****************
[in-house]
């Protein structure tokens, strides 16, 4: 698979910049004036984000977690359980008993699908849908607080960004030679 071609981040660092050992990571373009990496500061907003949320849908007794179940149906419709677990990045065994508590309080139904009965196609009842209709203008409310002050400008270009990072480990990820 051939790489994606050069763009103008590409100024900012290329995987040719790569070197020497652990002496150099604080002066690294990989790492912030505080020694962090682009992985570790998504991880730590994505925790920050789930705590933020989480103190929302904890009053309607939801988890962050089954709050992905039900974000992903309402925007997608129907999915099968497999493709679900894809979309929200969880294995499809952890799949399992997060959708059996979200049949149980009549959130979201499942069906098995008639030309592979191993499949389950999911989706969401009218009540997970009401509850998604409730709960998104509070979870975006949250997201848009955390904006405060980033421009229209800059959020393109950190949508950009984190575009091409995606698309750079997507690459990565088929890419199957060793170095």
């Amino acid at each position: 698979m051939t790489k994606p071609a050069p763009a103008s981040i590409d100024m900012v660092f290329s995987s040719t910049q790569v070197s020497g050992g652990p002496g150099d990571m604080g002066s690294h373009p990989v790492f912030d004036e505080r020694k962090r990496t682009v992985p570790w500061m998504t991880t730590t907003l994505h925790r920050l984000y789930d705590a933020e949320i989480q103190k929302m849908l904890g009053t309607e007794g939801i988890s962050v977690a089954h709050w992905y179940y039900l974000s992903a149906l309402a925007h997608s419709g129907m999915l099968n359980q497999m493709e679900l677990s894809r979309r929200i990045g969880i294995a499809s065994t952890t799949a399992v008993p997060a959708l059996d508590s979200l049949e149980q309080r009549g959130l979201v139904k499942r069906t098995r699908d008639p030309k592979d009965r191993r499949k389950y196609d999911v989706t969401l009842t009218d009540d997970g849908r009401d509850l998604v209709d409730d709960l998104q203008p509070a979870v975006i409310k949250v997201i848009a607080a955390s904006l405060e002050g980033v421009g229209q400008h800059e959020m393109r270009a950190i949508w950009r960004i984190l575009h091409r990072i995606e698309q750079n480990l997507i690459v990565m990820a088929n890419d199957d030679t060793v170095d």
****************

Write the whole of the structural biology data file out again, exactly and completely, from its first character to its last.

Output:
[in-house]
């Protein structure tokens, strides 16, 4: 698979910049004036984000977690359980008993699908849908607080960004030679 071609981040660092050992990571373009990496500061907003949320849908007794179940149906419709677990990045065994508590309080139904009965196609009842209709203008409310002050400008270009990072480990990820 051939790489994606050069763009103008590409100024900012290329995987040719790569070197020497652990002496150099604080002066690294990989790492912030505080020694962090682009992985570790998504991880730590994505925790920050789930705590933020989480103190929302904890009053309607939801988890962050089954709050992905039900974000992903309402925007997608129907999915099968497999493709679900894809979309929200969880294995499809952890799949399992997060959708059996979200049949149980009549959130979201499942069906098995008639030309592979191993499949389950999911989706969401009218009540997970009401509850998604409730709960998104509070979870975006949250997201848009955390904006405060980033421009229209800059959020393109950190949508950009984190575009091409995606698309750079997507690459990565088929890419199957060793170095």
């Amino acid at each position: 698979m051939t790489k994606p071609a050069p763009a103008s981040i590409d100024m900012v660092f290329s995987s040719t910049q790569v070197s020497g050992g652990p002496g150099d990571m604080g002066s690294h373009p990989v790492f912030d004036e505080r020694k962090r990496t682009v992985p570790w500061m998504t991880t730590t907003l994505h925790r920050l984000y789930d705590a933020e949320i989480q103190k929302m849908l904890g009053t309607e007794g939801i988890s962050v977690a089954h709050w992905y179940y039900l974000s992903a149906l309402a925007h997608s419709g129907m999915l099968n359980q497999m493709e679900l677990s894809r979309r929200i990045g969880i294995a499809s065994t952890t799949a399992v008993p997060a959708l059996d508590s979200l049949e149980q309080r009549g959130l979201v139904k499942r069906t098995r699908d008639p030309k592979d009965r191993r499949k389950y196609d999911v989706t969401l009842t009218d009540d997970g849908r009401d509850l998604v209709d409730d709960l998104q203008p509070a979870v975006i409310k949250v997201i848009a607080a955390s904006l405060e002050g980033v421009g229209q400008h800059e959020m393109r270009a950190i949508w950009r960004i984190l575009h091409r990072i995606e698309q750079n480990l997507i690459v990565m990820a088929n890419d199957d030679t060793v170095d």